Apart from any implications to be drawn from the fact that Seaboard's agreement with the other owners of Broad reserved to Seaboard the right to be released from that agreement in the event it could not be discharged of its obligations to Chesapeake at Main, and without reference to the agreement of Seaboard and Chesapeake for the removal from Main, we think the interrelation of Seaboard and Chesapeake at Main discloses that Chesapeake became involved when Seaboard sought to leave there. Obviously, Seaboard was procuring facilities in place of those at Main. Chesapeake at once had to close the gap there.
Escanaba & L. S. R. R. v. United States, 303 U.S. 315, 58 S. Ct. 556, 82 L. *104 Ed. 867 (1938) does not oppose our interpretation. The Escanaba was declared not to be a "carrier involved" in a pooling agreement of two other railroads under § 5(1) of the Act. Escanaba merely interchanged freight at common termini with the other carriers. There was no common or joint ownership and operation of a facility with either of the other roads, such as Seaboard and Chesapeake had in the Main Street station.
III. Our interpretation, we are told, is unworkable for this: if persons not employed by a party to the transaction are adjudged to be "employees affected", serious difficulty would be encountered in making provision for them, because their employer would not be before the Commission. The answer is that the obligation could be taken care of by requiring the applicant carrier to see to the protection directly or through agreement with the employer-carrier and the employees, as permitted by the last sentence of § 5(2) (f). At all events it is not such an obstacle as should be permitted to deprive the employees of the Act's solicitude.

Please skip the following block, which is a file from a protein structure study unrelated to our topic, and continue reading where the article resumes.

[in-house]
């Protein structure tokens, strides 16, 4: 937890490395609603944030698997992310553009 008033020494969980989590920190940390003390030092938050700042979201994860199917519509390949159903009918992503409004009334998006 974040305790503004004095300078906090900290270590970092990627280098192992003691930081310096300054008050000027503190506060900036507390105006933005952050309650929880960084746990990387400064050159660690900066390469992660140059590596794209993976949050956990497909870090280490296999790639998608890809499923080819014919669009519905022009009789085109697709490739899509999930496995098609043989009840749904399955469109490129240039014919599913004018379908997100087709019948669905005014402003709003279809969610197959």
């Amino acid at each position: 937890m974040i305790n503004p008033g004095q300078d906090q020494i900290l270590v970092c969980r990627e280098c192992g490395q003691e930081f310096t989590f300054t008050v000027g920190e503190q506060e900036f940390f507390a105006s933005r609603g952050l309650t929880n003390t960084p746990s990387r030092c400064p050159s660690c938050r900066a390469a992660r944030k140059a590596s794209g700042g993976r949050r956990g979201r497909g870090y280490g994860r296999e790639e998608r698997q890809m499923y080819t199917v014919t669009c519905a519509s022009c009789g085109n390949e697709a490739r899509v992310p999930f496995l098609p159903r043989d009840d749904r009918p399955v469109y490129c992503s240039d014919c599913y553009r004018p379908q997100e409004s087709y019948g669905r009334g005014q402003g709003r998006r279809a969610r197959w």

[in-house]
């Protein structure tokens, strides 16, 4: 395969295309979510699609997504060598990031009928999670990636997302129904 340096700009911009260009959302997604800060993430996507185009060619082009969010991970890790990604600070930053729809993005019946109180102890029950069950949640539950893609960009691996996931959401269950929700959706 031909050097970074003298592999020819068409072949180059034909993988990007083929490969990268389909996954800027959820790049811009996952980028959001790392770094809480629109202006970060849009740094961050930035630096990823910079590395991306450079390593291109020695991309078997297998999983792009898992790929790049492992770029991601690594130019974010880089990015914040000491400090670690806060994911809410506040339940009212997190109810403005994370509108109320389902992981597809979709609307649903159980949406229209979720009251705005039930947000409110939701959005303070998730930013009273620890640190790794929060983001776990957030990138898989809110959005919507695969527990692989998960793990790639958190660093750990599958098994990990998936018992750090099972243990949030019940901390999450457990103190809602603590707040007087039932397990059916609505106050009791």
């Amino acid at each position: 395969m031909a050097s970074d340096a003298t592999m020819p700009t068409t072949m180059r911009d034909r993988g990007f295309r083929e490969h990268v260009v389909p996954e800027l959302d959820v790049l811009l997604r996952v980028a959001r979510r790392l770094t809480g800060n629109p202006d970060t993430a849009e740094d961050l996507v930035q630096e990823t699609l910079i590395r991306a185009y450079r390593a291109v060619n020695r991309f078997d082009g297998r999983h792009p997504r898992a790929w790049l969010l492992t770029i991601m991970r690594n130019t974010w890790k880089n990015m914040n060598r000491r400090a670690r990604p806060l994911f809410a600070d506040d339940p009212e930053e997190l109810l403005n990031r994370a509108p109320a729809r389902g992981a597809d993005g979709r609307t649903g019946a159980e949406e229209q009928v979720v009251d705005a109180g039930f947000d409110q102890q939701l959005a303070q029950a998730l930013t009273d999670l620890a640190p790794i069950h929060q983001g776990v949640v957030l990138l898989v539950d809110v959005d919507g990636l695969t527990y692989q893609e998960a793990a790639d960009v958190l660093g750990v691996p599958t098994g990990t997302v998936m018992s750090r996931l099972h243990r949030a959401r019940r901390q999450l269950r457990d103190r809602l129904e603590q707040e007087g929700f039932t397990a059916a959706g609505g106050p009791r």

Our construction is also said to be contrary to the legislative history of the Act, especially to the Washington Job Protection Agreement of May 31, 1936. The terms and stipulations of the Agreement have been fully discussed and explained in Brotherhood of Maintenance of Way Employees v. United States, 366 U.S. 169, 173, 81 S. Ct. 913, 6 L. Ed. 2d 206 (1961); Railway Labor Executives' Ass'n v. United States, supra, 339 U.S. 142, 147, 70 S. Ct. 530, 94 L. Ed. 721; and in United States v. Lowden, 308 U.S. 225, 60 S. Ct. 248, 84 L. Ed. 208 (1939). While it is true that the Agreement was the Act's forerunner in saving employees harmless in railroad consolidations or mergers, we have no occasion to analyze the Agreement or to descant upon the legislative history of the Act, for § 5(2) (f) is quite free of ambiguity. In passing, however, it is noteworthy that the parties here have stipulated that in the event of remand the rights of the plaintiffs would be adjusted under the conditions, with immaterial variations, contained in the Agreement.
Certain decisions of the Commission including Baltimore & Ohio R. Co. Operation, 261 I.C.C. 615 and Spartanburg Term. Co. Construction, 295 I.C.C. 806 have been cited to support the order of the Commission. In many respects the factual situation in these cases was different from that at hand. While we accord deserved respect and deference to the judgment of the Commission, we cannot follow those determinations where they differ from ours.
The orders of the Commission must be vacated as prayed by the plaintiff employees. The action will be remanded with instructions that they be treated as coming within the ambit of § 5(2) (f).
Order vacated and remanded.NOTES
 Railway Labor Executives' Association; Brotherhood of Railway and Steamship Clerks, Freight Handlers, Express and Station Employees.
 § 5(2) (f), 49 U.S.C. § 5(2) (f).
 § 5(2), 49 U.S.C. § 5(2).
 307 I.C.C. 805, Finance Docket 20423, March 17, 1959, and 312 I.C.C. 507, April 18, 1961 and October 26, 1961.